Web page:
I’m totally hooked on probiotic drinks! I fell hard for kombucha, but it’s out-of-this-world pricey, so I’ll be making my own soon. In the meantime, I’ve found a yummy, easy-on-the-wallet way to drink my probiotics.
For centuries, people all over the world have relied on fermentation to preserve foods (think: kimchi, pickles) [source]. But beyond preserving food, fermentation has the added benefit of providing gut-friendly bacteria [source].
How to Make Probiotic Lemonade with Whey
This is why I tried my hand at making probiotic lemonade, and it turned out delicious! Making your own fermented probiotic drinks at home is game-changing, not only money-wise but also for maintaining a gut-friendly diet routine [source]. While most of the probiotic drinks from the market are partially pasteurized, this probiotic lemonade is natural and packed with live bacteria that will restore your gut health.
When your natural intestinal flora balance is interrupted, it causes problems in your gut and your health. This can happen when you take too many antibiotics, eat lots of processed foods, and a number of different ways. Eating foods rich in probiotics improves digestion and keeps things in check [source].
You can certainly eat plenty of yogurt and take probiotic supplements, but I also like sipping homemade lacto-fermented lemonade. The “lacto” part comes from whey that has been separated from yogurt, which is filled with healthy probiotic cultures [source]. It’s super easy to do!
To make this fermented lemonade, you will use whey as a starter—yes, you can make your own whey at home, and it’s simpler than you think! When you get the whey, all you need to do is combine it with lemon juice, sugar, and water and let the fermentation work its magic for 2 days on the counter at room temperature.
Once you have the whey full of those healthy bacteria, you need to give them something to eat. That’s where the sugar comes in.
You can replace cane sugar with any other favorite sweetener – brown sugar, honey, maple syrup, or even Manuka honey work great. If you decide on using coconut sugar, prepare to get a slightly darker probiotic drink due to the deep brown color of this sweetener.
How to Separate Whey
Whey is the watery, protein-rich liquid left behind when milk is curdled to make cheese. It is also a component of yogurt [source]. The best way to separate whey from yogurt is to strain it through several layers of cheesecloth placed over a fine-mesh sieve. (Not only does this extract the whey, but it also produces a nice, thick yogurt cheese!)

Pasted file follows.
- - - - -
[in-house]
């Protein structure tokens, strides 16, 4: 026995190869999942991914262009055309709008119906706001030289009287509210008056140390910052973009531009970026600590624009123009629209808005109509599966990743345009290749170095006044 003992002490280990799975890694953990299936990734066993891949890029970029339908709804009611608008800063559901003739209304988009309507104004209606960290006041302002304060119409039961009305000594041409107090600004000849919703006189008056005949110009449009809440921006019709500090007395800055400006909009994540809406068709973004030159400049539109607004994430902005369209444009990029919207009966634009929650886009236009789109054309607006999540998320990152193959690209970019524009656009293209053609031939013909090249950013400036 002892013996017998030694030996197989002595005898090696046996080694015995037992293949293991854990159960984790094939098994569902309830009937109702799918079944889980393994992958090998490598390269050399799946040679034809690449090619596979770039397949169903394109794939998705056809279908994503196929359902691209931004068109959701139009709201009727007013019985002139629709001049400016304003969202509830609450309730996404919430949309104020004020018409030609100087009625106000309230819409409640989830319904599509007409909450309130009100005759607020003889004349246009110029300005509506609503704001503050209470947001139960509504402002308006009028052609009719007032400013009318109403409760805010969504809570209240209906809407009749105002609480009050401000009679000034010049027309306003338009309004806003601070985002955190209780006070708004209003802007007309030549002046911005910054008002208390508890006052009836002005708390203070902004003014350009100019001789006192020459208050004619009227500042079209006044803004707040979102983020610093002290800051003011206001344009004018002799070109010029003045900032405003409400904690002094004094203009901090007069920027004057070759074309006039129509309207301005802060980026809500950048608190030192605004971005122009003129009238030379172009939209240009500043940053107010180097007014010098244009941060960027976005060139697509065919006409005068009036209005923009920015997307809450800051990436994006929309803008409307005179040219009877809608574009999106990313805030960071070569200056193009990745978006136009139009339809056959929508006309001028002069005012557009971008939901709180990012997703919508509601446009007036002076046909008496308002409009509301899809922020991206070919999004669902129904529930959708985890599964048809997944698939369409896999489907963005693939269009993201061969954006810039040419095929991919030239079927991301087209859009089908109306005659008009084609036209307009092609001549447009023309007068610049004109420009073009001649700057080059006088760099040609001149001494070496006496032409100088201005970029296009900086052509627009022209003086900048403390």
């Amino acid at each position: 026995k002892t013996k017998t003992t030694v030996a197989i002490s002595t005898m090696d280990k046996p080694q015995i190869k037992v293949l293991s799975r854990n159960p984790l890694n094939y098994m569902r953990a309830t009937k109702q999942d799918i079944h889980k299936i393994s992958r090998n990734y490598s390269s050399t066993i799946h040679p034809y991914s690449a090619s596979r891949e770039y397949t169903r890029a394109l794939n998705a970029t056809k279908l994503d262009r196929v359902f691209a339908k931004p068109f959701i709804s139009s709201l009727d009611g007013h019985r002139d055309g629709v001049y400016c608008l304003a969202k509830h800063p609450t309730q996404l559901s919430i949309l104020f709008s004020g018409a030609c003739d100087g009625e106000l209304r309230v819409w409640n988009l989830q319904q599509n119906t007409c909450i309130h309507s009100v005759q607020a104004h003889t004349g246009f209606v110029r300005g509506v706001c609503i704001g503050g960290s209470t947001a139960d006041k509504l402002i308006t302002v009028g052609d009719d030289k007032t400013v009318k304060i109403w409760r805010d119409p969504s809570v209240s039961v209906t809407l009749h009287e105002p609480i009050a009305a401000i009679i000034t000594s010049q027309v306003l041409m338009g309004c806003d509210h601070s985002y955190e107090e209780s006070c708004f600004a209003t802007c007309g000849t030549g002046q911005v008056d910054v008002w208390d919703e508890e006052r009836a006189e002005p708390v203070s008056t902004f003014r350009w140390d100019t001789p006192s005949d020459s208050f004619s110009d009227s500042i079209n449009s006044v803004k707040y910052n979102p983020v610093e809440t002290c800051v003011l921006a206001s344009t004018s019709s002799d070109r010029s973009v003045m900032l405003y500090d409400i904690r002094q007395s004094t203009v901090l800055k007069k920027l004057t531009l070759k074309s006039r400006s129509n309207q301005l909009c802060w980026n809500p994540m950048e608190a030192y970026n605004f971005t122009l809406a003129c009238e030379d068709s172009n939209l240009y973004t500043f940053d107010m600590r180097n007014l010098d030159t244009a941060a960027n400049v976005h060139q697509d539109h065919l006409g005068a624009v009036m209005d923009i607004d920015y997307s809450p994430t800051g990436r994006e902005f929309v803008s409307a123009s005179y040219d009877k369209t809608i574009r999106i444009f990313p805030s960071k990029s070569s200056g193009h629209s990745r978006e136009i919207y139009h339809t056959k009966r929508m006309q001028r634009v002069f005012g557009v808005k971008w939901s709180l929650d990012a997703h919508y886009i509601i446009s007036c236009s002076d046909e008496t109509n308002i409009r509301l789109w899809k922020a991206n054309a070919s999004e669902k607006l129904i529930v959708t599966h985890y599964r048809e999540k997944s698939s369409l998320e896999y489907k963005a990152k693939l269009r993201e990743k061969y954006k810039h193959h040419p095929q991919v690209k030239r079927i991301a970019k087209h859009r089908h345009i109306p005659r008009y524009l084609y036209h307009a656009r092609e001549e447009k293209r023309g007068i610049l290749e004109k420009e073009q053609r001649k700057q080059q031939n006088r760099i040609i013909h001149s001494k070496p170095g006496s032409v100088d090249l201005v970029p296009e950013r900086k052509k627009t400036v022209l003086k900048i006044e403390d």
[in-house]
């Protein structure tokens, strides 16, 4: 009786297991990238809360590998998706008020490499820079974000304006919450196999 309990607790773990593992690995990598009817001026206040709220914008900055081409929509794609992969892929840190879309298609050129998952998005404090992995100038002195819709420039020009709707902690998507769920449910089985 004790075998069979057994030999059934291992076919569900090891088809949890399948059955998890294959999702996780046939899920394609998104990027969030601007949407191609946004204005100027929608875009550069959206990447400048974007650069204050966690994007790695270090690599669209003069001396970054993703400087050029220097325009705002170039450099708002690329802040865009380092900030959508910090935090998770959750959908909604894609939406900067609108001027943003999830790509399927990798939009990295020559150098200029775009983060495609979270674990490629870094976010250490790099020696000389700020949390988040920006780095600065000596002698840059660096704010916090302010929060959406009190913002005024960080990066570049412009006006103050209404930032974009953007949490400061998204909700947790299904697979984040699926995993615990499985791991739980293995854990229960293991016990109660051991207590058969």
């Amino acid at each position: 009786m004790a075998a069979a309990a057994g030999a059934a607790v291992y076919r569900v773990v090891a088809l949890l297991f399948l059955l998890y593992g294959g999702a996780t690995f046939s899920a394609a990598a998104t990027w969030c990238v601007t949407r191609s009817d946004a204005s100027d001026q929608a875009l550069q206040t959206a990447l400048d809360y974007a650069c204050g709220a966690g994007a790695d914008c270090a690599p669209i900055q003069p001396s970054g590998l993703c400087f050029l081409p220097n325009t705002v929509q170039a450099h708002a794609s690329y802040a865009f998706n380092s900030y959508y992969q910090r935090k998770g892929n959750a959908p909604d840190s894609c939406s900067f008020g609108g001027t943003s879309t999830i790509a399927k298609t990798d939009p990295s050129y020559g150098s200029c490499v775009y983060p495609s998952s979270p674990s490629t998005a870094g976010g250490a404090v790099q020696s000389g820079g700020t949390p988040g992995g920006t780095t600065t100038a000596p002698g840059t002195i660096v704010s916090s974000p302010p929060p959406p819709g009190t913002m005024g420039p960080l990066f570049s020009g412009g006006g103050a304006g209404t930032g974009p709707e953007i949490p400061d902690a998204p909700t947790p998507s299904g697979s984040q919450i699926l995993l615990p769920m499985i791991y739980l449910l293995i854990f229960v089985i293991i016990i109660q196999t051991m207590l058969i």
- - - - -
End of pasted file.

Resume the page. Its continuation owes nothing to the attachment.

Let the yogurt stand overnight in the fridge to extract as much whey as possible. Use immediately or store in the fridge for about 1 to 2 weeks. (It might last longer, but mine started to look iffy after 2 weeks.) Ideally, you want as much clear whey as possible, but if a little bit of the milky part ends up in the liquid, no biggie.
How Does Fermented Lemonade Taste?
Once the liquid has properly fermented, the sugar will be mostly used up and you’ll be left with a tangy, slightly bubbly drink. It’s not fizzy like soda, but there are some tiny bubbles that you’ll notice.
The flavor is reminiscent of buttermilk but lighter. It’s lightly sweet, which I really like, but if you want it a little sweeter, you could add a little more sugar.
Note: only use fresh lemon juice. The bottled juice has preservatives and other things that will prevent the lemonade from properly fermenting. Any other citrus juice—grapefruit, orange, or lime—could be used instead.
After the initial 2-day room temp fermentation period, the lemonade should be kept in the refrigerator. The flavor supposedly improves the longer it sits in the fridge.
We drink it right away, but it does get a little fizzier after about a week and a half. It is SO good! If you’ve tried other probiotic drinks like Kevita, then you’ll kind of know what this tastes like.
Pretty soon, I’m going to start experimenting with adding other flavors, like ginger and rose.
Have you tried lacto-fermenting at home? What do you think?
Let us know if you try this probiotic lemonade, and don’t forget to tag us #helloglowblog on Instagram so we can see and share it with the community.
Lacto-Fermented Probiotic Lemonade
- 2-quart jar with lid
- 6-1/2 cups filtered water
- 1/2 cup freshly squeezed organic lemon juice
- 1/2 cup organic evaporated cane sugar
- 1/2 cup liquid whey
- Place all of the ingredients in a large glass jar or pitcher with a tight-fitting lid.
- Shake well to dissolve the sugar.
- Let stand at room temperature for 2 days, then refrigerate. Tastes best after 1-1/2 weeks.
This looks delicious! I make sauerkraut, and I always have sourdough starter since I make tortillas with it weekly, so I'm wondering if I could use some of my sourdough starter instead of whey as I'm vegan. Any idea if that would work? Thanks :)